FIG. 9 illustrates a modified embodiment 10e of the transducer of FIG. 7, wherein the sensing film 19c is divided into two segments 19c' and 19c" so as to be deployed near the ends of the central sensing support element 15c. By example, zones A and A' are shown to be approximately equal with a low resistance segment 19c'", zone B, providing electrical connection between the ends of segments 19c' and 19c" where they lie on the central support element 15c. This unheated zone B, formed by the conductor 19c'", goes completely around the central sensing support element 15c. The end caps 13c and 14c provide connection means for electrical attachment of the lead wires 17c and 16c to the outboard ends of films 19c' and 19c", respectively. The cross section structural detail of the transducer of FIG. 9 is the same as shown in FIG. 8.
FIG. 10 graphically illustrates the manner by which the temperature distributions may be lineally improved along the length of the transducer array of FIG. 9, wherein the numeral 22 designates the approximate shape of the temperature distribution of the unbiased or uncompensated transducer of FIG. 1. Curves 23aand 23b illustrate the improvement which may be realized by the heating of sensing element sections 19c' and 19c" of FIG. 9. The ends of the transducer tend to approach ambient temperature by virtue of stem and lead wire conduction heat losses, as well as the lack of heating contribution by the element end cap connections which also serve as heat absorbers or sinks. For ideal spatial or direction response a uniform temperature distribution along the length "L" of the transducer is desired.
FIG. 11 illustrates a bridge within a four arm Wheatstone bridge which may be used to excite the transducer array of FIGS. 1, 3, 4, 5, 7, and 9. As shown in FIG. 11, resistors 24, 25 and 26 are three arms of the Wheatstone bridge. The fourth arm is formed by resistors 27 and 28, together with sensing elements 11a and 11b which together form a bridge within a bridge. Element 15b, the biasing element of FIGS. 7 and 9, is shown as an optional element. By this connection the total resistance of the series/parallel connection of elements 11a, 11b, and 15b is maintained at a constant value by virtue of the feedback connection provided by amplifier 29 together with current booster amplifier 30 whose output is connected to the Wheatstone bridge at point 31. The bridge error signal is developed across the bridge between points 32 and 33 which are connected to the inverting and non-inverting inputs respectively of amplifier 29. Bridge ground connection is made at point 34. All of the resistors forming the bridge, with the exception of sensing elements 11a and 11b, as well as element 15c, when used, should have low temperature coefficients of resistance versus temperature. The sensing elements must have a non-zero value of temperature coefficient of resistance versus temperature which is substantially larger than the bridge resistors used as the reference arms. Resistor 35 can be used as a temperature sensor which is used for temperature compensation of the hot film velocity sensing elements 11a, 11b and 15c. The anemometric or wind speed output is provided by buffer amplifier 36 which produces a low impedance output 37 which follows the transducer signal which is developed between ground point 34 and point 32. Output 37 is non-linear and follows the approximate fourth root of wind speed, and it also contains a DC or constant term which is determined by the zero wind heating condition, and the output also includes turbulence components. An excellent reference which describes the treatment and use of these signals is "Resistance Temperature Transducers" by Virgil A. Sandborn of Colorado State University, 1972, Meteorology Press, Fort Collins, Colo.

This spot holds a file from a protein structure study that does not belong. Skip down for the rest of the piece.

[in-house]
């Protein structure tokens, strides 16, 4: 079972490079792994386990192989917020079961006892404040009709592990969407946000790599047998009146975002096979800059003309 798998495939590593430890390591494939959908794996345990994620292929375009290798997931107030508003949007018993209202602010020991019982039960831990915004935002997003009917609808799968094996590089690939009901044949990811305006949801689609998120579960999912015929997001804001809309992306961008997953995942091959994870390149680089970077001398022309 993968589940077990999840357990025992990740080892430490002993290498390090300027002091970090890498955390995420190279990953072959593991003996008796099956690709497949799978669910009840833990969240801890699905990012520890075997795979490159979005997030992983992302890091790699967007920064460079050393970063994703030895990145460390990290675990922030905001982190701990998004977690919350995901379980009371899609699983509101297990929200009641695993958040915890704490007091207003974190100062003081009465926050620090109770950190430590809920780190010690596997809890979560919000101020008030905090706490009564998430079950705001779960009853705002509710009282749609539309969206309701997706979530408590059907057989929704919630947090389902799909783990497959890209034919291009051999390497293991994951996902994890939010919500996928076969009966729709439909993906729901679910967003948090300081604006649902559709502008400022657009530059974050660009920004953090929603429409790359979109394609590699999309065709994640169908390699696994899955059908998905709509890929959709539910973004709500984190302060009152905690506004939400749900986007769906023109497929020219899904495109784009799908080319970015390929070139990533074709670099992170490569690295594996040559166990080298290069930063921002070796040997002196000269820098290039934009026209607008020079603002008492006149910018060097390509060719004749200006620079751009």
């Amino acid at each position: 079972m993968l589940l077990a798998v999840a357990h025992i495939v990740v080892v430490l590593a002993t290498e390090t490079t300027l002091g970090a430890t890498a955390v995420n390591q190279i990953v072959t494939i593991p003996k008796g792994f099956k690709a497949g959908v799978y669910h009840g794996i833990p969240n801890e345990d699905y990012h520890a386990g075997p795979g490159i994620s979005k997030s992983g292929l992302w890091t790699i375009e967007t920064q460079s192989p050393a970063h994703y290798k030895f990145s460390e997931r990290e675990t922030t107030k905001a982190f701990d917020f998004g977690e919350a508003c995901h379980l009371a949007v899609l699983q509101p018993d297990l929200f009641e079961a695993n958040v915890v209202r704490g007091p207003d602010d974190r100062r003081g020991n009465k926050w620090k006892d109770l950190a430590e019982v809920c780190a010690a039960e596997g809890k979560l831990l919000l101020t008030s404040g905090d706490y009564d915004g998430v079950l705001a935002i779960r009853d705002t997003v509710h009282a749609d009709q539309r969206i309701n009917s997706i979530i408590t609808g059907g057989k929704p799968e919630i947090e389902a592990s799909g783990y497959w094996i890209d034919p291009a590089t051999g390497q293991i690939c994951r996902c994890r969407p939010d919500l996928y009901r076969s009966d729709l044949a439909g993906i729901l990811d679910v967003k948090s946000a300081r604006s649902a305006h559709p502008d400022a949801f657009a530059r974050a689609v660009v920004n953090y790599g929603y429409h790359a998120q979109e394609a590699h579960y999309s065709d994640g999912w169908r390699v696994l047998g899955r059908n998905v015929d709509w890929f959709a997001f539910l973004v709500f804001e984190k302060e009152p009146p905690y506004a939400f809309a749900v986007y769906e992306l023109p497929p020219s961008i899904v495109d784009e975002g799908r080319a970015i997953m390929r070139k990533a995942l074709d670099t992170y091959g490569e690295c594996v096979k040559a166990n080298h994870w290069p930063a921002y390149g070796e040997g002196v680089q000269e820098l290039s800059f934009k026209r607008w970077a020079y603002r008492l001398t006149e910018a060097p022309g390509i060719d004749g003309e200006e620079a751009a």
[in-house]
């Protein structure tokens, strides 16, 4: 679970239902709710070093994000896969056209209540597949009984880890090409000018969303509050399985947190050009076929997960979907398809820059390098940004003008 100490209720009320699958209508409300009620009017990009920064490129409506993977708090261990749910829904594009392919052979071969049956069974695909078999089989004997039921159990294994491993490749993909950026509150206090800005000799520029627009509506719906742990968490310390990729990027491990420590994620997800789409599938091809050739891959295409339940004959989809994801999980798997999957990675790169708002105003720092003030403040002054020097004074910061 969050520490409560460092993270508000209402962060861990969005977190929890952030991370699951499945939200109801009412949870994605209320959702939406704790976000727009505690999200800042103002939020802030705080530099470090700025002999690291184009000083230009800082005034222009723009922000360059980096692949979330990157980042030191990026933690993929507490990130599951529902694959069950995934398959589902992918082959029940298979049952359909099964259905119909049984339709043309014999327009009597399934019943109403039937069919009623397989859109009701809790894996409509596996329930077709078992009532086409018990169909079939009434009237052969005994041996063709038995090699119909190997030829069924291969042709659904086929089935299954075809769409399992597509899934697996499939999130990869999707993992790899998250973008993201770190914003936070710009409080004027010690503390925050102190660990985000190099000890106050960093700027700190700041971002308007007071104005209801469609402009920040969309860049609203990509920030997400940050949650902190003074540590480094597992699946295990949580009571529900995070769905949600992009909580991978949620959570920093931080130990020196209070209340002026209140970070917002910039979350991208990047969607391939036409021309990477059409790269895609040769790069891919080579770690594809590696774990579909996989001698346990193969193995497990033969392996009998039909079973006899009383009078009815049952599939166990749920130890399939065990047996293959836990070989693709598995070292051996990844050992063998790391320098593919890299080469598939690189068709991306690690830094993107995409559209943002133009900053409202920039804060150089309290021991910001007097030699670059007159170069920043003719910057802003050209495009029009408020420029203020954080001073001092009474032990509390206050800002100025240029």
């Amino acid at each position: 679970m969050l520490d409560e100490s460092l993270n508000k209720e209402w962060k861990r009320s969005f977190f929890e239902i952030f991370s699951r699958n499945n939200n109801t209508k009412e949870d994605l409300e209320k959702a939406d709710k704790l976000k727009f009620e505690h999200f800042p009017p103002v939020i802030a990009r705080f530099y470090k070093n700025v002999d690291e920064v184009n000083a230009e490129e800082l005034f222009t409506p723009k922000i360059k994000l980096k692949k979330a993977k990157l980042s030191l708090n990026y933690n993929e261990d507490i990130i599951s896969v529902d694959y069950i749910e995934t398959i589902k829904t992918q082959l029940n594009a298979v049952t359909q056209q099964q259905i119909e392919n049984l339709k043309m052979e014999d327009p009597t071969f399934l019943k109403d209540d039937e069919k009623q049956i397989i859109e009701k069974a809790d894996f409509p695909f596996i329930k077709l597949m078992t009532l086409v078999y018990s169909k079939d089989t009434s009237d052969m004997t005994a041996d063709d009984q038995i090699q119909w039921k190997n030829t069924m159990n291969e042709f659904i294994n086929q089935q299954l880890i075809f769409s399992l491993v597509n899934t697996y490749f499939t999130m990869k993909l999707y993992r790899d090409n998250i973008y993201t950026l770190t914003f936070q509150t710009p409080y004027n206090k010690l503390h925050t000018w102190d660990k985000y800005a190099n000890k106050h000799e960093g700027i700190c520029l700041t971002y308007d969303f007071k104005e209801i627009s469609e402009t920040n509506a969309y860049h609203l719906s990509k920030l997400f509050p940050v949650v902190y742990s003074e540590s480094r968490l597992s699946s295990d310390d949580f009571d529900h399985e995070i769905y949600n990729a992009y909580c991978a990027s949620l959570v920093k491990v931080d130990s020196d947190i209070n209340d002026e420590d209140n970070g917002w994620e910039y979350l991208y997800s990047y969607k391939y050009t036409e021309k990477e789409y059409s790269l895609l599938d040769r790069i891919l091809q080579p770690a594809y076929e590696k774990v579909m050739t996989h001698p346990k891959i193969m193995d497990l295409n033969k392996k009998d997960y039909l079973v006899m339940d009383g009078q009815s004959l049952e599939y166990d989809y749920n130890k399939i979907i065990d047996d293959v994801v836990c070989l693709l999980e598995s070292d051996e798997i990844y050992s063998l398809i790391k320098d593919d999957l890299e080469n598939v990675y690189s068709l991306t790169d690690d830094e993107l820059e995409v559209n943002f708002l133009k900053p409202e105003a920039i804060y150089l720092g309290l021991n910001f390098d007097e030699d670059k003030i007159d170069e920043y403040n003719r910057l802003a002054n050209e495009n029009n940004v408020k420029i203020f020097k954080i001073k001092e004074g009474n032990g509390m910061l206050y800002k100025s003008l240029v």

For sign sense of direction, amplifier 38 is connected to junction points 39 and 40 at the direction sensing bridge within the Wheatstone bridge, and the sign sense output 41 will change sign, assuming that bridge 11a, 11b, 27 and 28 is statically balanced for zero wind conditions, depending on whether sensing element 11a or 11b is into the wind flow. Output signals 41 and 37 can be combined by analog or digital computer means in order to arrive at a single signal which uniquely produces wind speed times cosine of the incident wind vector.
FIG. 12 graphically illustrates a polar plot of transducer response looking down on the transducer 10e. Sensing elements 11a and 11b are shown in their geometric relationship to the desired ideal figure eight polar representation of the cosine function 42. It is difficult to construct an ideal sensing element pair, therefore, the measured response is usually somewhat bean-like as shown by curve 43. This can be described approximately as a cosine plus sine function; however, it is not a simple expression. The addition of sensing element 15c with zonal heating, as described by FIGS. 9 and 10 tends to bring the curve 43 closer to the ideal cosine function 42, and experience shows that it can be done in a predictable fashion. The total response coming out of the page is nearly omni-directional, with a separation plane along the vertical 90 degree 270 degree axis. A three dimensional representation looks like a toroid, with one polarity output for the right half and the opposite polarity for the left half.
While there have been shown and described the preferred embodiments of the invention, it is understood that various changes, omissions, and substitutions may be made by those skilled in the art and while it will be apparent that the preferred embodiments of the invention are well calculated to fulfill the objects above stated, it will be appreciated that the invention is susceptible to modification, variation and change. What is claimed is:
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|U.S. Classification||73/204.15, 73/204.26, 338/320, 338/308, 73/170.12|
|International Classification||G01P13/02, G01P5/10|
|Cooperative Classification||G01P5/10, G01P13/02|
|European Classification||G01P5/10, G01P13/02|